V  |
                                            --------------------------
 
 
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                                           | The handle server (the   |
                                           | key-server) that manages |
                                           | the key referenced by    |
                                           | the key-reference        |
                                            --------------------------
 
          Figure 5.3: Authentication process requiring verification
                      from a second handle server
 
    Secret key based authentication via a second handle server, i.e.,
    the key server, provides a convenient way to share a common secret
    key (e.g. pass phrase) among handles managed by different handle
    servers. However, it should not be used to manage highly sensitive
    handles or handle data. The authentication process itself is
    expensive and relies on a third party, i.e., the key-server, for
    proper operation. Additionally, the secret key itself is subject to
    dictionary attack since the key-server cannot determine whether the
    verification-request comes from a legitimate handle server. A
    handle service may set its local policy so that secret key based
    authentication can only be carried out if the handle server
    (receiving the client request) is also the key-server.
 
    Local handle services may define additional local policies for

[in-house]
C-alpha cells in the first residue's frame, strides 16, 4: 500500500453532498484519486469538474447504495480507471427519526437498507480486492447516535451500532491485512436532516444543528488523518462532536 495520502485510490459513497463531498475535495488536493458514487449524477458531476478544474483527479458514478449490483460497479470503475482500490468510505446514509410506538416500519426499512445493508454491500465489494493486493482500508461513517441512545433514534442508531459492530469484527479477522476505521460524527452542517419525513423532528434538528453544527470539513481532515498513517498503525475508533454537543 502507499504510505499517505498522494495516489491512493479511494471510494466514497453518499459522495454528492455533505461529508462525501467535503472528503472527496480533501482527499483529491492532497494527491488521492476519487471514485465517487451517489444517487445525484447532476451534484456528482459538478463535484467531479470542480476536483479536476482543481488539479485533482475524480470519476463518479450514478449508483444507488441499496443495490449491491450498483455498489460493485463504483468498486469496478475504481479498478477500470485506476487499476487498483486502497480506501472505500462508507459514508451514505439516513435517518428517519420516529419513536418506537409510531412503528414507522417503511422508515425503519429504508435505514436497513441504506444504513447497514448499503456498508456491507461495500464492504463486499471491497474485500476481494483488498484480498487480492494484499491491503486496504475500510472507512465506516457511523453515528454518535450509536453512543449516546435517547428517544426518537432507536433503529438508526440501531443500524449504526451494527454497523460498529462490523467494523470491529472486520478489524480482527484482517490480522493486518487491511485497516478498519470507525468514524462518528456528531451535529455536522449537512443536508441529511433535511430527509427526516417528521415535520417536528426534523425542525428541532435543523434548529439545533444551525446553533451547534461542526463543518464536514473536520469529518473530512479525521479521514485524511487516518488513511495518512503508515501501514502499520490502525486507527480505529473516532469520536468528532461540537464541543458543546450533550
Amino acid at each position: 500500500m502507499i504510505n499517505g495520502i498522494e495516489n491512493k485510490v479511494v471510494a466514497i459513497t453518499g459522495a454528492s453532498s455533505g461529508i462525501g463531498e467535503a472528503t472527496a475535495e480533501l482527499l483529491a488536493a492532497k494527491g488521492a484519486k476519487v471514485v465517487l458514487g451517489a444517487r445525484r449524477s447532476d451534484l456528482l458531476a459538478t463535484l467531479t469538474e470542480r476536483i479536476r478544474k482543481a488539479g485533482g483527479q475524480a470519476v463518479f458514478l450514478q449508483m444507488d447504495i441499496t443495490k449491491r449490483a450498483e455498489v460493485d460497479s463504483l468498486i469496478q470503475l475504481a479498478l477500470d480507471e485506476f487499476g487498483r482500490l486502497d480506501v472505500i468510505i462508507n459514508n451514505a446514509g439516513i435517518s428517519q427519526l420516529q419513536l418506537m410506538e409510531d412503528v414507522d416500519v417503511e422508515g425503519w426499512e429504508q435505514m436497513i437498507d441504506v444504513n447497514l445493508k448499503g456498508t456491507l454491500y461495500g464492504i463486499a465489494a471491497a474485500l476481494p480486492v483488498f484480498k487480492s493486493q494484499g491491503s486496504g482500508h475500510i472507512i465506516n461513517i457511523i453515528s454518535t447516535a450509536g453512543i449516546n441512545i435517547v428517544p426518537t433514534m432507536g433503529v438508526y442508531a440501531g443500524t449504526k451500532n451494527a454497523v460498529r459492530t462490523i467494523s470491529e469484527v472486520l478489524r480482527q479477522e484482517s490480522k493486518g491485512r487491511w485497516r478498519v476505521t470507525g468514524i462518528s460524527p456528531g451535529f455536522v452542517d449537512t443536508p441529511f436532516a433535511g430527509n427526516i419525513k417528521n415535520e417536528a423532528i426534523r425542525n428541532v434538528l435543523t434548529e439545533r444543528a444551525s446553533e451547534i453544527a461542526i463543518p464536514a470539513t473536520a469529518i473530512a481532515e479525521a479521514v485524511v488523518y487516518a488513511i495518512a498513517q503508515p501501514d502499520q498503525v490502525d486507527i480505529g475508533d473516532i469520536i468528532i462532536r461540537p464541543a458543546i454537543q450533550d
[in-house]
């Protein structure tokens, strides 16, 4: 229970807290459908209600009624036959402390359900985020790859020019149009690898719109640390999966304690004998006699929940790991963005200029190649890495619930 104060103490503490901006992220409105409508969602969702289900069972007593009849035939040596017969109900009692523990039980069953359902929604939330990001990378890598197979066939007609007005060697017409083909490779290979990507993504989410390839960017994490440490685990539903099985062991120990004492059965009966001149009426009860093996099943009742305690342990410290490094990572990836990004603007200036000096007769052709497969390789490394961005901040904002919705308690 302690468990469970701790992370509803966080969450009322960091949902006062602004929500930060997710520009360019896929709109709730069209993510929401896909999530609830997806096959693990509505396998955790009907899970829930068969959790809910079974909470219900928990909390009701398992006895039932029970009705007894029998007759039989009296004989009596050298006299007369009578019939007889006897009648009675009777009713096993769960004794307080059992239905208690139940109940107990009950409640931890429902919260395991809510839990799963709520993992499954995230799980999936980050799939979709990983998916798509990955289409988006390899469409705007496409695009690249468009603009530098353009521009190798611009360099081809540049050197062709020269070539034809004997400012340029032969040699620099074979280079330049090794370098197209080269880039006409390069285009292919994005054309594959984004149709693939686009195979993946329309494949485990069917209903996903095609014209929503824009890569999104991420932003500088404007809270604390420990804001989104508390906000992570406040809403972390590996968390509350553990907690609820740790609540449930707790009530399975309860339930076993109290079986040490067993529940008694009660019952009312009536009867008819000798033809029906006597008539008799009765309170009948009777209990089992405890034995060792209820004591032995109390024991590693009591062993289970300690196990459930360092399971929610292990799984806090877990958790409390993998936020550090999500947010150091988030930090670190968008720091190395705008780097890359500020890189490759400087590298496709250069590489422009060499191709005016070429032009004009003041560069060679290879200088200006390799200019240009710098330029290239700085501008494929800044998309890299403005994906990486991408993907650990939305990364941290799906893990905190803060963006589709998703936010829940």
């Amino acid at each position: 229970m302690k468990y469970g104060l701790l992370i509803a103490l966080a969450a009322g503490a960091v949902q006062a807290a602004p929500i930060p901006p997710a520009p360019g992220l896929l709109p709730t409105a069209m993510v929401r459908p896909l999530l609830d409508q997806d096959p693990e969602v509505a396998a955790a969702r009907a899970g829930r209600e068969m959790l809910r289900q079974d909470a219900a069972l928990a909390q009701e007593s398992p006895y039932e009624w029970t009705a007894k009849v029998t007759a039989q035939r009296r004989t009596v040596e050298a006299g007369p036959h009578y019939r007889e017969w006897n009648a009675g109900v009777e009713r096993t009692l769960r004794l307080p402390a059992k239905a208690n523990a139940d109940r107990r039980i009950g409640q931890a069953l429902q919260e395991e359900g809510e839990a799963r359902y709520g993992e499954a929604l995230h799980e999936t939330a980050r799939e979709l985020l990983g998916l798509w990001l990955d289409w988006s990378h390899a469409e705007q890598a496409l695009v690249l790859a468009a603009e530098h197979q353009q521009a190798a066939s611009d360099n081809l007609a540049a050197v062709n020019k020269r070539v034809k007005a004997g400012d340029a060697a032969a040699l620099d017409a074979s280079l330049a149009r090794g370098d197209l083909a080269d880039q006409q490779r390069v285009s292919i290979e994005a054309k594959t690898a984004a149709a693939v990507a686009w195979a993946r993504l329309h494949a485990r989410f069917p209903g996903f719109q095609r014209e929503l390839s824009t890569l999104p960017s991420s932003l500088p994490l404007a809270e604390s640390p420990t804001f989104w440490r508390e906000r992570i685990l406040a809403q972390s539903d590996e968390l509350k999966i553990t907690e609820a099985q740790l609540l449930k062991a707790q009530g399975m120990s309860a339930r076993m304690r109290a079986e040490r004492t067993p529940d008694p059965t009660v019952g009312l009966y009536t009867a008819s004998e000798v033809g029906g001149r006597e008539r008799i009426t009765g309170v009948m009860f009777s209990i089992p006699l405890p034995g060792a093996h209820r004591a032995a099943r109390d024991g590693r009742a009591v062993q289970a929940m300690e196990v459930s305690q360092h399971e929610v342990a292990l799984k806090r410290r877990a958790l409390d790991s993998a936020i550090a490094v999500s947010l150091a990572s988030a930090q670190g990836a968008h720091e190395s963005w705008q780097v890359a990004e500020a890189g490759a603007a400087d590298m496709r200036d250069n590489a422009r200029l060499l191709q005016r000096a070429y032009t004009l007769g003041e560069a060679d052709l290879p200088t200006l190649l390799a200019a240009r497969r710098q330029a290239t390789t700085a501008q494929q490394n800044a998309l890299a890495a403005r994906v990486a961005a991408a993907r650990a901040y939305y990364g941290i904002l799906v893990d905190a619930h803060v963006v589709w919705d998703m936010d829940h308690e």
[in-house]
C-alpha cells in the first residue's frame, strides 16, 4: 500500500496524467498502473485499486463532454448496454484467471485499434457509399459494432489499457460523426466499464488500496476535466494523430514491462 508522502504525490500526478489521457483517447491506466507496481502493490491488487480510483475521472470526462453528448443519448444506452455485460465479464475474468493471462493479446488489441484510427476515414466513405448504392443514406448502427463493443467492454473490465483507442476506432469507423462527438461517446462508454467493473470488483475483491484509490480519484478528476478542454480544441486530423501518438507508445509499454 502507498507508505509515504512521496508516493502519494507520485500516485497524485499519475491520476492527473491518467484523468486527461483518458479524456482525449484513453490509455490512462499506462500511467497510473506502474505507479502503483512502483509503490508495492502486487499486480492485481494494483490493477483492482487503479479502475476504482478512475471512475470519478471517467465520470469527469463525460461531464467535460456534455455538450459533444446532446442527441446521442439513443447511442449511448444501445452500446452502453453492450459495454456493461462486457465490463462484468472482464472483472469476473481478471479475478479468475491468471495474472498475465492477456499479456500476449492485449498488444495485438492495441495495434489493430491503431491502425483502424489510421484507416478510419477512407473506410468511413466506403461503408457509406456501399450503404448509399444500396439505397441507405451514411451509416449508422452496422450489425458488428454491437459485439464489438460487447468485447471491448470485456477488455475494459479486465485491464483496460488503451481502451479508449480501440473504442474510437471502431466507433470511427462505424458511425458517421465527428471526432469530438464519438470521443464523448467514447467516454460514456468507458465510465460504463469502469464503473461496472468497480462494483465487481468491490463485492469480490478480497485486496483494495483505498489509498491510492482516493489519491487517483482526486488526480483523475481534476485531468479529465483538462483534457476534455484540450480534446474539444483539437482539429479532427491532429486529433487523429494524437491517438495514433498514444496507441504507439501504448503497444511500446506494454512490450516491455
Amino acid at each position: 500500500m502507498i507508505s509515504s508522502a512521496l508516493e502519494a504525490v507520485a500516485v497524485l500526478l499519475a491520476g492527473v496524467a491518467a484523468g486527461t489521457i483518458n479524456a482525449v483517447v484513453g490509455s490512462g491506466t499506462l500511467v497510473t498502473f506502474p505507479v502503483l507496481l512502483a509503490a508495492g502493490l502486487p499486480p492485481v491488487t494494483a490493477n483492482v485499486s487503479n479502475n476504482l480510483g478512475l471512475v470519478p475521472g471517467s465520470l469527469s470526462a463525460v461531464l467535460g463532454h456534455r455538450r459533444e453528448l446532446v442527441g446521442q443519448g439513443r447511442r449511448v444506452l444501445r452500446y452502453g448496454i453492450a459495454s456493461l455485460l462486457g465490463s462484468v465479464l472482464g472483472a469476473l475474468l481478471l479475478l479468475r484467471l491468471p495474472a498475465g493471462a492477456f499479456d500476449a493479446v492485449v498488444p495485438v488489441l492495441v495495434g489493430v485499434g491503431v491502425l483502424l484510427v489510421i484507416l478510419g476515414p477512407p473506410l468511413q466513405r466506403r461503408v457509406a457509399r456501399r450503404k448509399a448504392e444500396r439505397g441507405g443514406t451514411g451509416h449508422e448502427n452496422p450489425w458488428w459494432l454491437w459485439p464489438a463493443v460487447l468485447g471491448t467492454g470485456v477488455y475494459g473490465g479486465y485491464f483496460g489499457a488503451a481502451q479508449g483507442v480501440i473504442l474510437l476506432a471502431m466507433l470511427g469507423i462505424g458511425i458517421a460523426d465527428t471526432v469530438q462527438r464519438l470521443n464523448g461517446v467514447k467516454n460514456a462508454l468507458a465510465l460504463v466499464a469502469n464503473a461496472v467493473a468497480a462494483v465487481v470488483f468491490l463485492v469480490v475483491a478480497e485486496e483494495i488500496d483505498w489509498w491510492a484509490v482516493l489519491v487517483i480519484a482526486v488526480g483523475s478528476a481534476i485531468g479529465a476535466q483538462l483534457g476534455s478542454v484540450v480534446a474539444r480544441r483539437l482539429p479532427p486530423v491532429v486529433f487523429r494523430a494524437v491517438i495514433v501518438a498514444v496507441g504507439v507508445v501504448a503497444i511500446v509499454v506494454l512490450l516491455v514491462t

authentication and/or authorization. Handle system service
    components may also choose to use other Internet authentication
    mechanisms such as Kerberos [20] or some Transport Layer Security
    protocol [21]. Details of these will be addressed in a separate
    document.
 
 6. Security Considerations
 
    Handle System security considerations are discussed in the "Handle
    System Overview" [1] and that discussion applies equally to this
    document.
 
    The Handle System delegates handle administration to each handle
    administrator who may or may not be the server administrator.
    Handle administrators are allowed to choose their own public/secret
    keys used for authentication. The security of handle system
    authentication depends on the proper key selection and its
    maintenance by the handle administrator. Handle administrators must
    choose and protect their authentication keys carefully in order to
    protect the handle data. Handle server implementations may deploy
    policies that regulate the selection of public/secret keys used for
    authentication. For example, a handle server may require that any
    authentication key must be no less than certain number of bits. It
    may also prohibit the use of secret keys because of the potential
    dictionary attack.
 
 
 
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    The handle system data model supports execution permission
    (PUBLIC_EXECUTE, ADMIN_EXECUTE) for each handle value. While this
    allows better sharing of network resources, it also raises many
    security considerations. Execution privilege should be restricted
    within the permissions of certain user account (corresponding to
    the handle administrator) on the server to prevent system-wide
    disruption. Switching between computing platforms for the server
    should also be careful to avoid any unexpected behavior.
    Implementations may choose not to support the execution permission,
    or provide options so that it can be disabled.
 
    To protect against any irresponsible use of system resource, handle